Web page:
Willie Sutton, born in Brooklyn in 1901 B.S. [Before Starbucks], denies having said he robbed banks because “that is where the money is.” We’re not sure why Mr. Sutton, who had a forty-year career as a criminal and bank robber, denied the notoriety, but perhaps in his line of work being too popular isn’t a good thing.
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We at least enjoy the myth, and see it as a lesson that like Mr. Sutton, many of greater New Haven’s leading community and political leaders have come to believe that when it comes to who and what to tax, the only issue that really matters is “that is where the money is.” New Haven State Representative Roland Lemar, joined by the city’s Mayor Toni Harp and scores of Democratic politicians, support a bill that would “clarify” a 182-year-old law that exempts four Connecticut colleges from taxation when for-profit income from the building is under $6,000. Their target, however, is only Yale University. Advocates of the proposal, and they are throughout greater New Haven and include many who hail from within the Yale Community itself, are part of a national movement to throw away the tradition of treating non-profits as beyond taxation. Senate President Pro-tem Martin Looney, who represents New Haven and Hamden, has supported a bill to tax Yale’s endowment, but only Yale’s endowment, or more precisely, only those university endowments of $10 billion or more – which means only Yale.
Today, Yale’s endowment is in the neighborhood of $25 billion.
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Looney and other “tax Yale” supporters say Yale should do more to support education and the economy in New Haven. Only a little more than twenty years ago, Yale’s endowment was under $2 billion and basic repairs and renovations to facilities were severely lacking. As the endowment grew, Yale has gone on a building and expansion spree, effectively creating a nearly new Yale campus and a revitalized New Haven in the process as the work continues.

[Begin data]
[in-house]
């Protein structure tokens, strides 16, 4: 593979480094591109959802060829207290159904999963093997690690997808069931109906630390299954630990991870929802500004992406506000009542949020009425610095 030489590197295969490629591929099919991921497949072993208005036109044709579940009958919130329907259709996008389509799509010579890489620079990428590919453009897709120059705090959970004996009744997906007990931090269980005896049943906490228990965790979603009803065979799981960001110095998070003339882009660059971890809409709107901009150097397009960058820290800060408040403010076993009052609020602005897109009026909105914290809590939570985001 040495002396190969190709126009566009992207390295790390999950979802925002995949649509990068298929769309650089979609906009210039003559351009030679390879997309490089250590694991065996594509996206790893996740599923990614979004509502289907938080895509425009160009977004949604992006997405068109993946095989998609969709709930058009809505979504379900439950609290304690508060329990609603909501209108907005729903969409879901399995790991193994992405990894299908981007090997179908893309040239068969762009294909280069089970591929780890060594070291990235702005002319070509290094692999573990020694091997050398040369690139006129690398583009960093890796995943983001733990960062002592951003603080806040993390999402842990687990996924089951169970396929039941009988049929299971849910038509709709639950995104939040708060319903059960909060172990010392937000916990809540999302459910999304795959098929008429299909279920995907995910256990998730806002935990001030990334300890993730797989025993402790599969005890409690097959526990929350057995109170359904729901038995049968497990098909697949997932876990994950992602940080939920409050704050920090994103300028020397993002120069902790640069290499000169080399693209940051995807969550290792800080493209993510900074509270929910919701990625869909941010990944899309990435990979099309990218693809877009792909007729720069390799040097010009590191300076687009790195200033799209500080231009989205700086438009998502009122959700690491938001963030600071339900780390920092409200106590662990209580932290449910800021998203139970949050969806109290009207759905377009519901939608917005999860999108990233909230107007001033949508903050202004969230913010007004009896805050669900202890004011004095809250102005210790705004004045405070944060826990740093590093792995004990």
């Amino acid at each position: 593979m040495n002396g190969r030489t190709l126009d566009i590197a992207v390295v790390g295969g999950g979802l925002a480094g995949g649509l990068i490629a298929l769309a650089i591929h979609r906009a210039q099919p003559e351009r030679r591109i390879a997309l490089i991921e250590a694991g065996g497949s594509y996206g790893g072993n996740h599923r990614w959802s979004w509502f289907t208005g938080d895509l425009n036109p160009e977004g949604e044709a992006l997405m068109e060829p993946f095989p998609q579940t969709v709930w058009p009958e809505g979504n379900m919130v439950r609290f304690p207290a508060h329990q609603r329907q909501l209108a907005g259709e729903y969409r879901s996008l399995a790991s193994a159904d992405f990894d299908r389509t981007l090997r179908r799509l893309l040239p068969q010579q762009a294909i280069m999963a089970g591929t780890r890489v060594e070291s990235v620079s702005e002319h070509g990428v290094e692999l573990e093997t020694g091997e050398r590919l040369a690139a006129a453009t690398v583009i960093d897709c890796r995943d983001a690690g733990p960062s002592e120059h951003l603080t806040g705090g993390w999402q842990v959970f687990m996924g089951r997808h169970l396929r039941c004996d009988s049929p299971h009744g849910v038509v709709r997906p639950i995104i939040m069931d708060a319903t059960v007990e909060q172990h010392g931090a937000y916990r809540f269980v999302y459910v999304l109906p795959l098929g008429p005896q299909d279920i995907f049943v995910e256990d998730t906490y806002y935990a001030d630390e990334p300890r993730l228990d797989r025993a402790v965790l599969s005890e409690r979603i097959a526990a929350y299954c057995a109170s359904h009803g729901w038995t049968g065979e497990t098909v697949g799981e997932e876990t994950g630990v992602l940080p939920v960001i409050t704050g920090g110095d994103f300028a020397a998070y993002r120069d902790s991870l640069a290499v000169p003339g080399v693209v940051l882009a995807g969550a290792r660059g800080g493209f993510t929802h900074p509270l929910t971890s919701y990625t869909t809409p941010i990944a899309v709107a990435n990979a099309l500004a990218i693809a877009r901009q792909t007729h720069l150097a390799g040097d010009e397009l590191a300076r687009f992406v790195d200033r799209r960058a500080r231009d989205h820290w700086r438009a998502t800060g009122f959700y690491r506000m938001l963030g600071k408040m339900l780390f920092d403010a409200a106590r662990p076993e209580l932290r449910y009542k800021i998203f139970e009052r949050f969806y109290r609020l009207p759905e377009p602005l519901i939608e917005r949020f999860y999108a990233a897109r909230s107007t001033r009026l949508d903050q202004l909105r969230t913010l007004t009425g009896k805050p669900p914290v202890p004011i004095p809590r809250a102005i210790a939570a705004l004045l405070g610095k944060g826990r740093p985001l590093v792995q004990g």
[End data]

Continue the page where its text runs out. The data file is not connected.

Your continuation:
Yale’s rebuild includes new and renovated buildings for Engineering, Business, Arts, Bio-Science, a renovated Architecture school and a new campus in West Haven. The recently renovated
Yale University Art Gallery and British Art Museum, both free to the general public, are two more examples. We can’t even list here all the new and renovated buildings that Yale has built and is building. Little recognized by most, but as part of that huge construction effort, Yale reshaped the city’s construction workforce by instituting requirements for much more minority hiring. Today, Yale is expanding undergraduate enrollment by 15 percent, the fi rst expansion in more than four decades. The assumption that $25 billion is actually a big enough endowment for Yale’s mission is not one we are capable of answering, but neither are Messrs. Looney or Lemar or Ms. Harp, all who are likely more popular in New Haven by supporting a “tax Yale” plan. What we do know is that when the endowment took a big hit in the fallout of the fi nancial crisis, new construction was mostly put on hold. In 2016 once again, however, hundreds of New Haven students received free tuition and or scholarships to Connecticut colleges with funds provided by Yale University’s Promise program, which guarantees tuition or offers scholarships for New Haven resident students that meet certain academic criteria enrolled in colleges in Connecticut. In this issue, we report on the $22 million purchase by a New York investor group for what is arguably just another New Haven apartment building assessed at around a third of that amount – well, it is a few hundred feet from Yale. For those that haven’t been paying close attention, New Haven is boomingwith new [taxable] construction. Then there is the Yale effort to start bioscience and other tech companies. We mean really – we get wanting more tax revenue – hey who doesn’t want more money? But this ‘Yale needs to do more,’ what more, how much is more? For years we’ve said economic development in New Haven, the state and frankly even the U.S., has focused too much on the “egg head” economy, and that is the root cause of this tax non-profits movement. The average IQ in the US is 98. It doesn’t take a rocket scientist to tell you that New Haven’s “pitchfork populist” attack on Yale starts there. Will government eventually get its hands on revenue from the non-profit sector, including university patent bioscience licensing agreements, ticket sales, concert venue rentals, book publishing and travel excursions, from endowments? We think so, there’s no cultural or political push back. BNH